As for the provision for "special stickers," the MRF believes this provision shows the discriminatory and inappropriate nature of the requirements being imposed by this type of legislation. In the United States of America one of our most important judicial protections is that we are presumed innocent until proven guilty. In this case motorcyclists are being asked to prove their innocence ahead of time. Additionally, most of us thought the practice of labeling classes of people, like was done in Europe in the 1930's and 1940's, with "special labels" was ended in 1945.

In regards to the rider education amendment there are several reasons, in addition to believing we should not qualify freedom for adults, the Motorcycle Riders Foundation opposes a mandatory rider education requirement. First, trading off one mandate for another is not gaining freedom. Second, rider education works well, in large part, because people who attend it want to be there and produce a positive learning environment. If someone is there only to meet a requirement to ride without a helmet in many cases they will be there with a negative attitude, which will detract from everyone else is learning experience. Another concern is the inability of the state to provide training to the large influx of new students that will result from the passage of this legislation.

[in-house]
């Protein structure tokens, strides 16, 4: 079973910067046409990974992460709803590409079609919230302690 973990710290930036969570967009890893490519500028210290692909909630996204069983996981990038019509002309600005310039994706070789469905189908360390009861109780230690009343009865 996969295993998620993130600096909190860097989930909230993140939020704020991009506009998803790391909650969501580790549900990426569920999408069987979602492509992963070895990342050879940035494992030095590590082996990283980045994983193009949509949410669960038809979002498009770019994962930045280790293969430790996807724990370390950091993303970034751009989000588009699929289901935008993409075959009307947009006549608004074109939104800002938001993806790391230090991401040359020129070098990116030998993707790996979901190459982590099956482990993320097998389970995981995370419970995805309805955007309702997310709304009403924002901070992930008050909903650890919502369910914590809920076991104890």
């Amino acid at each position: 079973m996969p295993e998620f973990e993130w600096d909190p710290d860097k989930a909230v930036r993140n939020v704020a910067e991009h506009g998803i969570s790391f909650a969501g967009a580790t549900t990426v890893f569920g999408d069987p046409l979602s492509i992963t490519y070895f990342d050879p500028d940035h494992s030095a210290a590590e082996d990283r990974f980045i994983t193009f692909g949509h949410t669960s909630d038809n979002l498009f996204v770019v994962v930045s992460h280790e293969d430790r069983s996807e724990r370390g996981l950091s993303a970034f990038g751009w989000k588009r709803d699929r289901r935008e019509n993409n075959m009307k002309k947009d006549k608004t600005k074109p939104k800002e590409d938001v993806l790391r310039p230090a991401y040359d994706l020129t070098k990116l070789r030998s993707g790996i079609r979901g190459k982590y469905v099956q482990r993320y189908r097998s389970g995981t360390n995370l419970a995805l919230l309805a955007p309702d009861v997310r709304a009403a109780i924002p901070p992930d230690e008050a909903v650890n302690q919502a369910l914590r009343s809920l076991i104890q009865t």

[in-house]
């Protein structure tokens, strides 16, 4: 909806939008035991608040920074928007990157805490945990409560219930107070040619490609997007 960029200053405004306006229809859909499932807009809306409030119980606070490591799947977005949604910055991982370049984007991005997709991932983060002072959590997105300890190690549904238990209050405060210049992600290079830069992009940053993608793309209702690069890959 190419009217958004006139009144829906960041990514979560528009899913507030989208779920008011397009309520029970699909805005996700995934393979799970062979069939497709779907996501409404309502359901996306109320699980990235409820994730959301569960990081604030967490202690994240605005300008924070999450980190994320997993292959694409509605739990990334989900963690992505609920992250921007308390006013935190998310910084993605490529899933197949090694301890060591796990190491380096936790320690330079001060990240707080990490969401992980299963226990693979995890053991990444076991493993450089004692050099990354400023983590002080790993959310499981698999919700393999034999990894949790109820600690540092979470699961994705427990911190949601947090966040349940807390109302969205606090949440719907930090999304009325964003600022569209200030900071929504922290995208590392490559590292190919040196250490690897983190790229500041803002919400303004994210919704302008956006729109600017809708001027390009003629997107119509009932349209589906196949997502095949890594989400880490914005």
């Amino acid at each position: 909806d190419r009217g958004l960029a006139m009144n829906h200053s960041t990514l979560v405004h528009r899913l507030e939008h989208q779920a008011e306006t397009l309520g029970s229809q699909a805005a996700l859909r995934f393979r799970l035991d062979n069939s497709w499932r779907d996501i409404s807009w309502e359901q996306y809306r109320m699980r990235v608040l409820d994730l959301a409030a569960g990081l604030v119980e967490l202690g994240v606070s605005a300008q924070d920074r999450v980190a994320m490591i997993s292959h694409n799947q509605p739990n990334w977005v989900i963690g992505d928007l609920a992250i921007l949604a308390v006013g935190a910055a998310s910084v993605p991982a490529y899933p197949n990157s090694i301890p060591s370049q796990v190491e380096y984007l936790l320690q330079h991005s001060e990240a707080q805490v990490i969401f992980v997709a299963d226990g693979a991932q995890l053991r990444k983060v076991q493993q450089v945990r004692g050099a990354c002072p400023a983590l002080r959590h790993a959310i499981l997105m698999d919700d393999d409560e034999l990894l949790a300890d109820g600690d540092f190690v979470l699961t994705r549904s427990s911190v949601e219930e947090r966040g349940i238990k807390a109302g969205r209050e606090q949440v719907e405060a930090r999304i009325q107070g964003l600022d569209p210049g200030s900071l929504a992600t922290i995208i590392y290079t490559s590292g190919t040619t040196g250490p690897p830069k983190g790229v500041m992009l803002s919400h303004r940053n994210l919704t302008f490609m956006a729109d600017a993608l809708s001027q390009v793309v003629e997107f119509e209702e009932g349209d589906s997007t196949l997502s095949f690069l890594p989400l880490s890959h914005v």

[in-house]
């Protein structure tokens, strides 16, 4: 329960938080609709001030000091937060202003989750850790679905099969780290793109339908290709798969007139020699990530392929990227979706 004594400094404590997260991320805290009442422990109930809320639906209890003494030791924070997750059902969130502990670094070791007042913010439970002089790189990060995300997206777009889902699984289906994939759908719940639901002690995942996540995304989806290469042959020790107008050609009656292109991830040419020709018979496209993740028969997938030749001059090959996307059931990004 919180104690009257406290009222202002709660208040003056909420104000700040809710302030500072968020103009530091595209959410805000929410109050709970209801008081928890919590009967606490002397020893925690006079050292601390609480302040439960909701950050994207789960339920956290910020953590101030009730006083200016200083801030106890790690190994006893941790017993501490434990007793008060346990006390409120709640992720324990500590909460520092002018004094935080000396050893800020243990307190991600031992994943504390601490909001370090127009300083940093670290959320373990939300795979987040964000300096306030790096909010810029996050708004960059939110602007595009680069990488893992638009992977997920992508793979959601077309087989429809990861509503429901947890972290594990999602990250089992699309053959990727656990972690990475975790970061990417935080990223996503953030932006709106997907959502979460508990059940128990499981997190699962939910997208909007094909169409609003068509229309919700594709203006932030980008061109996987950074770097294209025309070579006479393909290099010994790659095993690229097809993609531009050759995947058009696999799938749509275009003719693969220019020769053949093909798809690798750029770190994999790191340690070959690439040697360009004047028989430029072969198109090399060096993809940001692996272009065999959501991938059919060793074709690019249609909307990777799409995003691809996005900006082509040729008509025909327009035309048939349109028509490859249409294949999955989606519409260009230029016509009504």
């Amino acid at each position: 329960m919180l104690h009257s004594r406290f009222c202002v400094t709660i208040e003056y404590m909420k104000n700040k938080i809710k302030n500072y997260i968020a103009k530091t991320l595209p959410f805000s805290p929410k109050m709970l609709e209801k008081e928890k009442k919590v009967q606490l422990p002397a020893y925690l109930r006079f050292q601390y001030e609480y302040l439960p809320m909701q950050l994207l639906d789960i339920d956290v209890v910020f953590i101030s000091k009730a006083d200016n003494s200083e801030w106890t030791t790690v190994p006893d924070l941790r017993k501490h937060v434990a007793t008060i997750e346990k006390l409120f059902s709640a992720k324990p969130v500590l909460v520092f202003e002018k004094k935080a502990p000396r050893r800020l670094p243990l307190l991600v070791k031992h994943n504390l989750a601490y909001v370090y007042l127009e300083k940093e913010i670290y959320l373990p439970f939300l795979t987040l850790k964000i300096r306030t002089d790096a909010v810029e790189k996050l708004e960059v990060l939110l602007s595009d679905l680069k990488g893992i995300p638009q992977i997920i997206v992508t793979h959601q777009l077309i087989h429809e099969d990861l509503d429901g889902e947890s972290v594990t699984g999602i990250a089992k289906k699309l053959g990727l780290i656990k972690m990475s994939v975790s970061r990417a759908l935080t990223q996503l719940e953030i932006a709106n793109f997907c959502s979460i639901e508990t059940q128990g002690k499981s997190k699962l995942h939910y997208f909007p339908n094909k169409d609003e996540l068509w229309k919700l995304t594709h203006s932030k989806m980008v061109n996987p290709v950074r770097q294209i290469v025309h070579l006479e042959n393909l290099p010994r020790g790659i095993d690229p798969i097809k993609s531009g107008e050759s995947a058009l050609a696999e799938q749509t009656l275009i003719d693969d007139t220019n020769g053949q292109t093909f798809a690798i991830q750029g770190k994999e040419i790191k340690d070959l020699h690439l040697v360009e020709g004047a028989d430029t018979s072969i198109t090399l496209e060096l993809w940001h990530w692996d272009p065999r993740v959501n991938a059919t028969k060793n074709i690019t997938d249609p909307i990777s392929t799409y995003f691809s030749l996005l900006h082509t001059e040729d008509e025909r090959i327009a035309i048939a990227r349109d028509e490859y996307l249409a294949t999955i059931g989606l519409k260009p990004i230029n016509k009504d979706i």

SUMMARY In light of these concerns and the need for the motorcyclists rights movement to stand united on the fact that motorcyclists are not "social burdens" and that motorcycling is not extremely risky, the Motorcycle Riders Foundation requests all SMROs to oppose legislation that would require motorcyclists to have extra medical insurance or pay special fees that are not required by the rest of the population. In addition, the MRF requests all SMROs to oppose requirements for mandatory rider education for riders in order to be able to ride without a helmet. And lastly, the MRF requests all SMROs to oppose the discriminatory practice of "special labeling" of motorcyclists. The MRF believes these are critical issues on which the motorcyclists rights movement must stay united in order to maintain freedom of choice on helmet use and to protect our right to ride motorcycles in the future.

by Wayne T. Curtin,
Vice President Government Relations, Motorcycle Riders Foundation

May 23, 1997